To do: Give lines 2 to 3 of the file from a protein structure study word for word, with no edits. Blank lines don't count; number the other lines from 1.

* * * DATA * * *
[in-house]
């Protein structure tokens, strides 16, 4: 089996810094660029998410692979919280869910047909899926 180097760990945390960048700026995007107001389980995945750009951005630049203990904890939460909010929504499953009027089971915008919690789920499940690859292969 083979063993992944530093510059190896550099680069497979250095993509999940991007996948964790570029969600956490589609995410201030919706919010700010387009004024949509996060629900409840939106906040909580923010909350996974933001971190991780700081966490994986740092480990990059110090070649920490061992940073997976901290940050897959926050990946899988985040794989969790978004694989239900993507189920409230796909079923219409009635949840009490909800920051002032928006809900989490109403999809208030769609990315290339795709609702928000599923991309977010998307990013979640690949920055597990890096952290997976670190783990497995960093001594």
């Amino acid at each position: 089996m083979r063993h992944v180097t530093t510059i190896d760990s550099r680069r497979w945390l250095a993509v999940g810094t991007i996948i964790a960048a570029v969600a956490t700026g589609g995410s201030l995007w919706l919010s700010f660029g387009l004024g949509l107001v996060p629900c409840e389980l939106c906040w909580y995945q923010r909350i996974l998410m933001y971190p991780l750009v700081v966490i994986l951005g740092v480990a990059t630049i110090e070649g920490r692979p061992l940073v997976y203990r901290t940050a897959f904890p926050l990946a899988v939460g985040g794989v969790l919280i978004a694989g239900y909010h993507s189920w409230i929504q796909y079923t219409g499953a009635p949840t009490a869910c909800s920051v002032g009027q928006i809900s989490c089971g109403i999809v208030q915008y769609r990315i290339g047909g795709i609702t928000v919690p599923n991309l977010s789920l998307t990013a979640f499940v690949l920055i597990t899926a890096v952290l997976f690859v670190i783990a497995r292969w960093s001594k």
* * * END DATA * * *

């Protein structure tokens, strides 16, 4: 089996810094660029998410692979919280869910047909899926 180097760990945390960048700026995007107001389980995945750009951005630049203990904890939460909010929504499953009027089971915008919690789920499940690859292969 083979063993992944530093510059190896550099680069497979250095993509999940991007996948964790570029969600956490589609995410201030919706919010700010387009004024949509996060629900409840939106906040909580923010909350996974933001971190991780700081966490994986740092480990990059110090070649920490061992940073997976901290940050897959926050990946899988985040794989969790978004694989239900993507189920409230796909079923219409009635949840009490909800920051002032928006809900989490109403999809208030769609990315290339795709609702928000599923991309977010998307990013979640690949920055597990890096952290997976670190783990497995960093001594």
């Amino acid at each position: 089996m083979r063993h992944v180097t530093t510059i190896d760990s550099r680069r497979w945390l250095a993509v999940g810094t991007i996948i964790a960048a570029v969600a956490t700026g589609g995410s201030l995007w919706l919010s700010f660029g387009l004024g949509l107001v996060p629900c409840e389980l939106c906040w909580y995945q923010r909350i996974l998410m933001y971190p991780l750009v700081v966490i994986l951005g740092v480990a990059t630049i110090e070649g920490r692979p061992l940073v997976y203990r901290t940050a897959f904890p926050l990946a899988v939460g985040g794989v969790l919280i978004a694989g239900y909010h993507s189920w409230i929504q796909y079923t219409g499953a009635p949840t009490a869910c909800s920051v002032g009027q928006i809900s989490c089971g109403i999809v208030q915008y769609r990315i290339g047909g795709i609702t928000v919690p599923n991309l977010s789920l998307t990013a979640f499940v690949l920055i597990t899926a890096v952290l997976f690859v670190i783990a497995r292969w960093s001594k």